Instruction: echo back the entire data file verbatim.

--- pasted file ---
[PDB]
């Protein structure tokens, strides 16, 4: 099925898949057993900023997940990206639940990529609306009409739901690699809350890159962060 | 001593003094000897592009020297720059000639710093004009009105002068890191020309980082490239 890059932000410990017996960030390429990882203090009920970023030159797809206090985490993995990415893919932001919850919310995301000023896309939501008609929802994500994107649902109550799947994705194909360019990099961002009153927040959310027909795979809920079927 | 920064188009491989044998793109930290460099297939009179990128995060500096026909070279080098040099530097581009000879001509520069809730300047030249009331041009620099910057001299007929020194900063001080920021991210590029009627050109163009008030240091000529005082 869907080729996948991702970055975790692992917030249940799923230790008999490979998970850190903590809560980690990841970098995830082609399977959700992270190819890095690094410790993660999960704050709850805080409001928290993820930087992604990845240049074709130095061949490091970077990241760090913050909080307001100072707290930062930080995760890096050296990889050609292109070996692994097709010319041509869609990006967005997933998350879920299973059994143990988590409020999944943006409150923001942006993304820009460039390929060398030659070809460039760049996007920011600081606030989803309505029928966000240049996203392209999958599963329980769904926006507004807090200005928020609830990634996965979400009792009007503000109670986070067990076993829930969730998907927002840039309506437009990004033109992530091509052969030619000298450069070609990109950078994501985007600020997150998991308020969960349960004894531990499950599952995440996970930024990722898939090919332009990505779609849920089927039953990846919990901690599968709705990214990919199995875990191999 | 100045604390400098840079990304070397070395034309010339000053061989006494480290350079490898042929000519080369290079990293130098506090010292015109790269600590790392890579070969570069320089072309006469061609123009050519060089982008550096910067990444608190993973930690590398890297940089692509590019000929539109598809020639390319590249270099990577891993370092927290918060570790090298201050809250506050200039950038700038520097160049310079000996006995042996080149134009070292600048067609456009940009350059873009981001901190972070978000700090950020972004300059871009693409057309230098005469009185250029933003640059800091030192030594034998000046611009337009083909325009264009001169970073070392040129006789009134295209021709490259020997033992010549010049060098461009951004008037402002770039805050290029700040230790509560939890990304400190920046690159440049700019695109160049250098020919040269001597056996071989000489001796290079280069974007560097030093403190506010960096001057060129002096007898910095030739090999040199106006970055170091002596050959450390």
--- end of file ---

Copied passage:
[PDB]
């Protein structure tokens, strides 16, 4: 099925898949057993900023997940990206639940990529609306009409739901690699809350890159962060 | 001593003094000897592009020297720059000639710093004009009105002068890191020309980082490239 890059932000410990017996960030390429990882203090009920970023030159797809206090985490993995990415893919932001919850919310995301000023896309939501008609929802994500994107649902109550799947994705194909360019990099961002009153927040959310027909795979809920079927 | 920064188009491989044998793109930290460099297939009179990128995060500096026909070279080098040099530097581009000879001509520069809730300047030249009331041009620099910057001299007929020194900063001080920021991210590029009627050109163009008030240091000529005082 869907080729996948991702970055975790692992917030249940799923230790008999490979998970850190903590809560980690990841970098995830082609399977959700992270190819890095690094410790993660999960704050709850805080409001928290993820930087992604990845240049074709130095061949490091970077990241760090913050909080307001100072707290930062930080995760890096050296990889050609292109070996692994097709010319041509869609990006967005997933998350879920299973059994143990988590409020999944943006409150923001942006993304820009460039390929060398030659070809460039760049996007920011600081606030989803309505029928966000240049996203392209999958599963329980769904926006507004807090200005928020609830990634996965979400009792009007503000109670986070067990076993829930969730998907927002840039309506437009990004033109992530091509052969030619000298450069070609990109950078994501985007600020997150998991308020969960349960004894531990499950599952995440996970930024990722898939090919332009990505779609849920089927039953990846919990901690599968709705990214990919199995875990191999 | 100045604390400098840079990304070397070395034309010339000053061989006494480290350079490898042929000519080369290079990293130098506090010292015109790269600590790392890579070969570069320089072309006469061609123009050519060089982008550096910067990444608190993973930690590398890297940089692509590019000929539109598809020639390319590249270099990577891993370092927290918060570790090298201050809250506050200039950038700038520097160049310079000996006995042996080149134009070292600048067609456009940009350059873009981001901190972070978000700090950020972004300059871009693409057309230098005469009185250029933003640059800091030192030594034998000046611009337009083909325009264009001169970073070392040129006789009134295209021709490259020997033992010549010049060098461009951004008037402002770039805050290029700040230790509560939890990304400190920046690159440049700019695109160049250098020919040269001597056996071989000489001796290079280069974007560097030093403190506010960096001057060129002096007898910095030739090999040199106006970055170091002596050959450390």